Held to account
Updated: 2012-03-16 08:45
By Andrew Moody and Li Aoxue (China Daily)
China's accounting practices are converging with international standards despite some hiccups in application
Do the figures add up? China's accounting practices have come under close scrutiny in recent months.
The financial information of Chinese companies listed on the New York Stock Exchange, in particular, has been the subject of controversy.
There has also been a recent high profile case in China involving Deloitte, where the United States Securities and Exchange Commission subpoenaed papers from an audit it did on Chinese financial software company Longtop last year, despite it being outside its jurisdiction.
Deloitte itself raised issues with the company and has said it has had difficulty releasing the papers because of China's secrecy laws.
Yet many in the accountancy community in China believe recent coverage of events do not reflect the major advances the profession in China has made over the past 20 years.
After reform and opening-up began in the late 1970s, the accounting system tended to copy the Soviet-system model.
The total income of accounting practitioners in China was just 18 million yuan ($2.85 million, 2.16 million euros) in 1993.
Now with 250,000 qualified accountants, one of the largest numbers in the world, the profession boasts an income of 40 billion yuan, which is set to more than double again to 100 billion yuan in five years, according to the Chinese Institute of Certified Public Accountants (CICPA), China's top accountancy body. All of the Big Four international accountancy firms are represented in the country.
David Wu, the lead partner for PricewaterhouseCoopers (PwC), which has the highest revenue of all accountancy firms in China, says there has been a certain arrogant attitude to the Chinese accountancy profession, coming mainly from the US.
"It is unfair for the Americans to say there is fraud and unreliability in financial statements in China generally," he says.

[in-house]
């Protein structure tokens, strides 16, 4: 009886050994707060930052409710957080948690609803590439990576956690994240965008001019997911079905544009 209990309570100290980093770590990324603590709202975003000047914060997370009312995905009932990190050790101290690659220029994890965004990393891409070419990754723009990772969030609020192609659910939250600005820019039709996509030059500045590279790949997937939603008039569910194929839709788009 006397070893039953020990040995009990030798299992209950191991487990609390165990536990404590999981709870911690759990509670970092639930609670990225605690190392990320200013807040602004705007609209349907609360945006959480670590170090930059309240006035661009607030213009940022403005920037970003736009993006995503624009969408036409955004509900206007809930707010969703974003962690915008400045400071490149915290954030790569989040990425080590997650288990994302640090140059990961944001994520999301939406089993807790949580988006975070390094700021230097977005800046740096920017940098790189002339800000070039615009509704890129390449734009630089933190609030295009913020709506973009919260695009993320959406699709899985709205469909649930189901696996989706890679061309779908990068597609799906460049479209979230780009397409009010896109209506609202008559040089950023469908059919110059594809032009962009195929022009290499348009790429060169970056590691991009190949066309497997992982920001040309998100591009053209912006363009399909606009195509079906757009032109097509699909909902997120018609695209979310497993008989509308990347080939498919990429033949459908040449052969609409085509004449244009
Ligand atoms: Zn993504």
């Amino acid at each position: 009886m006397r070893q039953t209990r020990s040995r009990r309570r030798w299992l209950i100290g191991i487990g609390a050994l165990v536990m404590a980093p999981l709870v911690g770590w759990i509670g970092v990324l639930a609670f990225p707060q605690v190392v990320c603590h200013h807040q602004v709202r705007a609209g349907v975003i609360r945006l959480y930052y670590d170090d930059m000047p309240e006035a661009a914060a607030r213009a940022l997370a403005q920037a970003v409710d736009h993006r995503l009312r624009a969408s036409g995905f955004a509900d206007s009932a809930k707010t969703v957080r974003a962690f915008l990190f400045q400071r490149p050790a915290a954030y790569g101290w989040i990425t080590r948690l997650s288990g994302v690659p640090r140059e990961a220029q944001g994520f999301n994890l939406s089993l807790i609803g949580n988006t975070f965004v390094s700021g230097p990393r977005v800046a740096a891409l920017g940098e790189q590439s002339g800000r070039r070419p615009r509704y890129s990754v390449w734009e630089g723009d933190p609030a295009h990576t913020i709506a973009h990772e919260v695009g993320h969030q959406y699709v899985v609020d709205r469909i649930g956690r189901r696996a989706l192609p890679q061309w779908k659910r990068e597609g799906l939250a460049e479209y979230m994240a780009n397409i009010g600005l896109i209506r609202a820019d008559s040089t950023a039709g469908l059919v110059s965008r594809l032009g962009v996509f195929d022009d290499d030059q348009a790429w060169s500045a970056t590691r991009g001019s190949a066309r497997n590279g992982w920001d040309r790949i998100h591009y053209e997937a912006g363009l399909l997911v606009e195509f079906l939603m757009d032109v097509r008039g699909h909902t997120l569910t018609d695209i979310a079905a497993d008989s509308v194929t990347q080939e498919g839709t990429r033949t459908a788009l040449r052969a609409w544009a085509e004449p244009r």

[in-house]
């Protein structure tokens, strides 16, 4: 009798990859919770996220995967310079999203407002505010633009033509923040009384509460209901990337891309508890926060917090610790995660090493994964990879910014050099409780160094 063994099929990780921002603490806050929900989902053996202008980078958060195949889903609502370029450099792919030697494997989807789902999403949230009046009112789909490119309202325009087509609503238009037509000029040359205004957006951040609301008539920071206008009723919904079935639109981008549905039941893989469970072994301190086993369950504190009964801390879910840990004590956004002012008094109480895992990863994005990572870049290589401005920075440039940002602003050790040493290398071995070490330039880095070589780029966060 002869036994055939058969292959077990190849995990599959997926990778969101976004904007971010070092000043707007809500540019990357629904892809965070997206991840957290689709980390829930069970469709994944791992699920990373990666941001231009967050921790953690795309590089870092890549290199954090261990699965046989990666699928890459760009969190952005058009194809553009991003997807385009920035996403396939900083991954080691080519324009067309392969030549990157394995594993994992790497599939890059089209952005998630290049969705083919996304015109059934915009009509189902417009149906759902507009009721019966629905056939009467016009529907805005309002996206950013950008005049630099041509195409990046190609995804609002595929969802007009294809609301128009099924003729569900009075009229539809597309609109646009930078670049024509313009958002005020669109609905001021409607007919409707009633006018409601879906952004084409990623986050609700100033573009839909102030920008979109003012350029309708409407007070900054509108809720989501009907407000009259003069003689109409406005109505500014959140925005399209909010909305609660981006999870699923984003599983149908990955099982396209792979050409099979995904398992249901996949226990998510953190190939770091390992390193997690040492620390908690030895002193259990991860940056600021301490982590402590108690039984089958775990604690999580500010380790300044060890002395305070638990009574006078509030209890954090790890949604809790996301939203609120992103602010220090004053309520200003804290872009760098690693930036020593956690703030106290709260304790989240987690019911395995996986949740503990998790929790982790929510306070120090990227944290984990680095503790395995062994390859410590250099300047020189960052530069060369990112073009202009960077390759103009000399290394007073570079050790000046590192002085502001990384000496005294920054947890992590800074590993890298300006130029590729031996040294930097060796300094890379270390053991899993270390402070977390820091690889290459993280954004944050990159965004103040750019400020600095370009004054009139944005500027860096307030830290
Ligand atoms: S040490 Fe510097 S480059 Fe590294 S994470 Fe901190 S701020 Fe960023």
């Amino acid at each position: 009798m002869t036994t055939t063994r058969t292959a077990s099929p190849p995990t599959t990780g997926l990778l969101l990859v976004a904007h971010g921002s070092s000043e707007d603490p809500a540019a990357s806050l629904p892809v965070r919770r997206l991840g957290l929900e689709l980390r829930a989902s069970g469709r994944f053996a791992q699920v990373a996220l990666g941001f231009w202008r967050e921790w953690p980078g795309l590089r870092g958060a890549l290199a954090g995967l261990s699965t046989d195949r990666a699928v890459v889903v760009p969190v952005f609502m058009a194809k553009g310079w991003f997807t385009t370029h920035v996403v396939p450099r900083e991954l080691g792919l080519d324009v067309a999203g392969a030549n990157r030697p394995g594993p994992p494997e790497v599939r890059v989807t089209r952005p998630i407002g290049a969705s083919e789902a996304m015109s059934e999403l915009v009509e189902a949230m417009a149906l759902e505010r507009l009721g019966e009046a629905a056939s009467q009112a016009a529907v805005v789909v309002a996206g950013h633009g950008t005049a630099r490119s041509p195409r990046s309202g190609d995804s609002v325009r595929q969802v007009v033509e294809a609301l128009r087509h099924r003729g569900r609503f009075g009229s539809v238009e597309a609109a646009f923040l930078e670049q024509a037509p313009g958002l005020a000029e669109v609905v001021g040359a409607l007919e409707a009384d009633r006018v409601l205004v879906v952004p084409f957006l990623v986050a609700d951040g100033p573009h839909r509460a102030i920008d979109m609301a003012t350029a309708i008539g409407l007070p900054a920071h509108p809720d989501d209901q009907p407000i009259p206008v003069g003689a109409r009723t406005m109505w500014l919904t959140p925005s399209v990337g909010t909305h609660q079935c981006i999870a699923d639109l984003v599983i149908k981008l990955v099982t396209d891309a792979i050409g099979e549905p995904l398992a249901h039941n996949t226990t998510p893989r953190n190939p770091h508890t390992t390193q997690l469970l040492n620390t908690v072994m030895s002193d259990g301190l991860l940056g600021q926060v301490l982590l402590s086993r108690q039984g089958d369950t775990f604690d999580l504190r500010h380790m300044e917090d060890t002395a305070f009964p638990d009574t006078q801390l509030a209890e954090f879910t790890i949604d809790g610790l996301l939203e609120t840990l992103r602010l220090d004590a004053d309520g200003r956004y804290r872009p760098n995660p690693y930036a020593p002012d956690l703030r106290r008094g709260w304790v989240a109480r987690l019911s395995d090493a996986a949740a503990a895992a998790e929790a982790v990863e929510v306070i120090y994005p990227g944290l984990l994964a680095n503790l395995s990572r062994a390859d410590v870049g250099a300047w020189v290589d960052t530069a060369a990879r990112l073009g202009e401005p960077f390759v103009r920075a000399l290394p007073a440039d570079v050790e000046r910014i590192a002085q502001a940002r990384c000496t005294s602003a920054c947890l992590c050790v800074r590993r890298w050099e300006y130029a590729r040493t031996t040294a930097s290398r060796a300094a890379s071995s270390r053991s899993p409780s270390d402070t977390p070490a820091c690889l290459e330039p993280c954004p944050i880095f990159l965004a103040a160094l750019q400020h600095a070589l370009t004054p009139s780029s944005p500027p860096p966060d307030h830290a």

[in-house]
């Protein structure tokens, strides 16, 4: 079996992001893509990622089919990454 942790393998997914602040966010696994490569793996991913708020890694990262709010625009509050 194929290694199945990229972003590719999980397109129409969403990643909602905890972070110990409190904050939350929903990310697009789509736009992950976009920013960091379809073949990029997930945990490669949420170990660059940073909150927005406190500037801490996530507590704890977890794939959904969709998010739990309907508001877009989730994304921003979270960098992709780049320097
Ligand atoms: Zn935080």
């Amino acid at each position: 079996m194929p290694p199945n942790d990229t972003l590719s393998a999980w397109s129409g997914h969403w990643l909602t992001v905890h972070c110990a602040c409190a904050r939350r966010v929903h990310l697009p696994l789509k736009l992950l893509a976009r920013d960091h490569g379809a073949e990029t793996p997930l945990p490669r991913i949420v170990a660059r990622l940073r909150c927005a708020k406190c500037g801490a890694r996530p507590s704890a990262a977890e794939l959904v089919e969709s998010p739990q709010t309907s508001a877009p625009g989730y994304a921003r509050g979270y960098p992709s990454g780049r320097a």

PwC first came to the Chinese mainland in 1979 and operates as a joint venture with Chinese firm Zhong Tian, and has 10,000 employees.
"Our accounting standards have been converged with international reporting standards so they are the same," he says.
But he adds: "Of course, the challenge is application."
Yet there have been recent concerns about accounting standards in China from at least one high priest of the investment community.
Anthony Bolton, the successful UK fund manager now based in Hong Kong, partly blamed the poor performance of his China Special Situations fund - down around a third from its 2009 launch - on the poor quality of financial information.
"On the challenges of China, I've said there were a number of things I was aware of - but actually doing it day in day out, they were more acute than I thought," he told the Financial Times in December.
"And the challenge of 'can you believe what you're told?' and 'are the figures real figures?' - the quality of the information you are getting is definitely an issue."
Russell Brown, managing partner of LehmanBrown, one of the leading foreign firms in China, says the problem outside investors face is that many companies have different sets of accounts.
"A lot of companies will have management accounts, GAAP (Generally Accepted Accounting Principles) accounts, accepted in all jurisdictions, as well as, let us call them, local accounts," he says.
The urbane Wu, 45, would be as easily at home in New York or London and not just in his office in Beijing Fortune Plaza.
He is a member of professional bodies around the world and has a right to practice in the US, the UK and Hong Kong as well as the Chinese mainland. He was the first accountant in China to receive the UK ACCA (Association of Chartered Certified Accountants) qualification.
He says the dominant presence of State-owned enterprises in the Chinese economy means there is a culture of not "window dressing" figures that there is in many private sector-led economies.
"Within these organizations there isn't a motive for the management to beautify accounts since their remuneration is not tied to the financial performance," he says.